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Biochem J. 1994 Apr 1;299 ( Pt 1):277-84.

The magnesium-insertion step of chlorophyll biosynthesis is a two-stage reaction.

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Department of Biological Sciences, Clemson University, SC 29634-1903.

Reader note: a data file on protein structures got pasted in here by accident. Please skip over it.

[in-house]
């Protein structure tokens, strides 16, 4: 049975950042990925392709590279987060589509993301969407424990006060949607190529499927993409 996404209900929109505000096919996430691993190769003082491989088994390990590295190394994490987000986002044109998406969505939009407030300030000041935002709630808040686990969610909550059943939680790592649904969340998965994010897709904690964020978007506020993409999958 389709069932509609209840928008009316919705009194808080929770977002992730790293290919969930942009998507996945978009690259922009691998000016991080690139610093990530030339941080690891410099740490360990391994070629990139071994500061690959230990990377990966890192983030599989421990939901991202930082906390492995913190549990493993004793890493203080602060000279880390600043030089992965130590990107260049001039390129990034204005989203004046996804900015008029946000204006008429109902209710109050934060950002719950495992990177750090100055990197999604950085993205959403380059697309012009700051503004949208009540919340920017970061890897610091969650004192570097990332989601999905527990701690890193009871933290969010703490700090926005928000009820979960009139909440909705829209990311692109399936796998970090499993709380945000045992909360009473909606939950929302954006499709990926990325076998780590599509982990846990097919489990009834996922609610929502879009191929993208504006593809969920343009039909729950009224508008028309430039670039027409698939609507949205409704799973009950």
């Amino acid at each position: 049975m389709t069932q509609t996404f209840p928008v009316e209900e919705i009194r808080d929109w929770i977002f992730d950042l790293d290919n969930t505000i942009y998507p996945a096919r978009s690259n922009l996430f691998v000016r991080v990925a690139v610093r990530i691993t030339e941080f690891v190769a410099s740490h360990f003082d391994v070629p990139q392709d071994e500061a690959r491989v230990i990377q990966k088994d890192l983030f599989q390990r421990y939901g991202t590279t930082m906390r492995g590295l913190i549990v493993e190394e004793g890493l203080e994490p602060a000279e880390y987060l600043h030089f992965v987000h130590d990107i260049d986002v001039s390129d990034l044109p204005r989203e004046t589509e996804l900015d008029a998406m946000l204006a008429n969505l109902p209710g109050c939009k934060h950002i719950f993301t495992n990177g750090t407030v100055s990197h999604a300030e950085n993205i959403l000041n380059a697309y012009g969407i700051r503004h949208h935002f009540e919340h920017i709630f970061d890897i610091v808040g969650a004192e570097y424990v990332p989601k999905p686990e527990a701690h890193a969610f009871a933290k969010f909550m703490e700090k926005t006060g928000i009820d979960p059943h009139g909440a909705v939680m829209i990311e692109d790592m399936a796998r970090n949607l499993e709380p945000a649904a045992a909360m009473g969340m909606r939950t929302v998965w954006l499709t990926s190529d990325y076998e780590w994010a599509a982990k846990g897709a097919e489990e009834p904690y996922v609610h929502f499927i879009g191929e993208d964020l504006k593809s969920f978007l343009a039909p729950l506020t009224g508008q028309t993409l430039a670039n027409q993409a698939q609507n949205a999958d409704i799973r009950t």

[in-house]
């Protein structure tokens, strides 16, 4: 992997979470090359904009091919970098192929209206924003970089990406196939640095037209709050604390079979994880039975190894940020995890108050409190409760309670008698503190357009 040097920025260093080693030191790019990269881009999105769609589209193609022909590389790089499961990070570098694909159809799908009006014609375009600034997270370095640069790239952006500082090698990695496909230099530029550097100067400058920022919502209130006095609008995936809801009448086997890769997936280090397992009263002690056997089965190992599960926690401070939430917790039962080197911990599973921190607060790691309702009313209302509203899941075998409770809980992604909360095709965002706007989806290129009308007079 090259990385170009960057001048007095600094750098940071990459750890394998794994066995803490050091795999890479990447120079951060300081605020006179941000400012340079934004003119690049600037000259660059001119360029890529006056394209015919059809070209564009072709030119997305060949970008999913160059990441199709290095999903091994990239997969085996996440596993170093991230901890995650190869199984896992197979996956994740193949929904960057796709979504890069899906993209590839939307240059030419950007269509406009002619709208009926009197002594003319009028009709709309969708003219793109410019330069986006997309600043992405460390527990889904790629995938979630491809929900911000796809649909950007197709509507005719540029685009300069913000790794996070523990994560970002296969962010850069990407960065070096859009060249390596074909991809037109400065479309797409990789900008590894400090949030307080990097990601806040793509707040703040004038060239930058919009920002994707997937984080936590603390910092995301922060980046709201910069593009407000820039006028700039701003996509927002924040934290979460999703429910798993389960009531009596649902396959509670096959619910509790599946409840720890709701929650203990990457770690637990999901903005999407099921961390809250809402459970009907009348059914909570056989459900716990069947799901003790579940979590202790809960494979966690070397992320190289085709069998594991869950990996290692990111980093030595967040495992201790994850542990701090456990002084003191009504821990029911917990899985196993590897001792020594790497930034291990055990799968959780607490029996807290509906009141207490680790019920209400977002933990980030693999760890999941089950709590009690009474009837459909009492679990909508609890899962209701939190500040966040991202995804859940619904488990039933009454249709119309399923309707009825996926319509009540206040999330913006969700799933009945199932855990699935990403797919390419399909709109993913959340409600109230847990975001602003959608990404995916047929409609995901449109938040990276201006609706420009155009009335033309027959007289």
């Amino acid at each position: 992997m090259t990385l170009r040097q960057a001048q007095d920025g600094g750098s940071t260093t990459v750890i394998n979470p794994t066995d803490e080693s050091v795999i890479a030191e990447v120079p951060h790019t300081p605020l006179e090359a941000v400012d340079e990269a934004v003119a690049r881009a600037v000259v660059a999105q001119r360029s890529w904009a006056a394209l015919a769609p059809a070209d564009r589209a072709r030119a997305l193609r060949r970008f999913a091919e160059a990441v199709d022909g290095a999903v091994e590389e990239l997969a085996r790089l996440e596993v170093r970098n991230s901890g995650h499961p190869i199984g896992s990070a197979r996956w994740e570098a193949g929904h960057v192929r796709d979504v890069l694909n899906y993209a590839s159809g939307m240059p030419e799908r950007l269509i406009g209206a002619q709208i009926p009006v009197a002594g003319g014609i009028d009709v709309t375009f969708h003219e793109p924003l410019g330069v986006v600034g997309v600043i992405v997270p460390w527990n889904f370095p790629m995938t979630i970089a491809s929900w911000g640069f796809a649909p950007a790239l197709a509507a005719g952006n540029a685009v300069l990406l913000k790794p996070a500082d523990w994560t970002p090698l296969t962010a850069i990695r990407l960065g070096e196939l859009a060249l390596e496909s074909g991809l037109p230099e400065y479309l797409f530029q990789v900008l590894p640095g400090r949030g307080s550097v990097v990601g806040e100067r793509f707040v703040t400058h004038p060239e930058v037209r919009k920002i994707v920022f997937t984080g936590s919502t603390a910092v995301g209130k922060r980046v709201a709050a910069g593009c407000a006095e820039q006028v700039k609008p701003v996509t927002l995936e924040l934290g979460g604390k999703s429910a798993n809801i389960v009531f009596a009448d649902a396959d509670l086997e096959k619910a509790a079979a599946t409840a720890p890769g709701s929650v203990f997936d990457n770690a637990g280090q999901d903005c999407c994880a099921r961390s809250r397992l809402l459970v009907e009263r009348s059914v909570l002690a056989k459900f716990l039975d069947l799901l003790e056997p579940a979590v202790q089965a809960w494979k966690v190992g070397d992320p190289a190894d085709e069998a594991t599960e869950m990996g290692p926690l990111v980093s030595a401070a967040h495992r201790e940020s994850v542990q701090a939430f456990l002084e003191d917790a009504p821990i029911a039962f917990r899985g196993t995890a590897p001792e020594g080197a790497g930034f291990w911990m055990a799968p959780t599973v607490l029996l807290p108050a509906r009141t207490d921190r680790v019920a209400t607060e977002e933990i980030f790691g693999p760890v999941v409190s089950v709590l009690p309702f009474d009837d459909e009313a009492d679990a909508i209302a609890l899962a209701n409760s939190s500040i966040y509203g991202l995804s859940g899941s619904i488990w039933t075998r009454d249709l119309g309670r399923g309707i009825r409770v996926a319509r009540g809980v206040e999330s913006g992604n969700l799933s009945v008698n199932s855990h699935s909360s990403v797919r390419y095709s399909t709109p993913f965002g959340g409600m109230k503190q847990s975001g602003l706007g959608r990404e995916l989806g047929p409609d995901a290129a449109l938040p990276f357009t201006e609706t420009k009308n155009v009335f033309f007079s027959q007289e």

Mg(2+)-chelatase catalyses the first step unique to chlorophyll synthesis, namely the insertion of Mg2+ into protoporphyrin IX. When pea (Pisum sativum L., cv. Spring) chloroplasts are lysed in a buffer lacking Mg2+ and the thylakoids removed by centrifugation, the remaining mixture of light membranes and soluble proteins (LM/S) has high Mg(2+)-chelatase activity. Several lines of evidence are presented to show that the Mg2+ insertion catalysed by this preparation is a two-step reaction consisting of activation followed by Mg2+ chelation. An activated state of Mg(2+)-chelatase is achieved by preincubating LM/S with ATP. The activated state is observed as the elimination of the approx. 6 min lag in the rate of Mg2+ chelation on addition of the porphyrin substrate. The activity of LM/S assayed at low protein concentrations can be greatly enhanced by preincubating at high protein concentrations (12 mg/ml is optimal). This activation effect requires the presence of both LM and S fractions, as well as ATP. Both steps require ATP, but at different concentrations; the first step is optimal at > 0.5 mM (EC50 = 0.3 mM) and the second step is optimal at 0.3 mM (EC50 < 0.2 mM). ATP in the first step could be replaced by ATP[S]; this analogue could not sustain activity in the second step. This activated state was stable for at least 30 min at room temperature, but chilling of preincubated LM/S on ice for 30 min caused an almost complete loss of the activated state.

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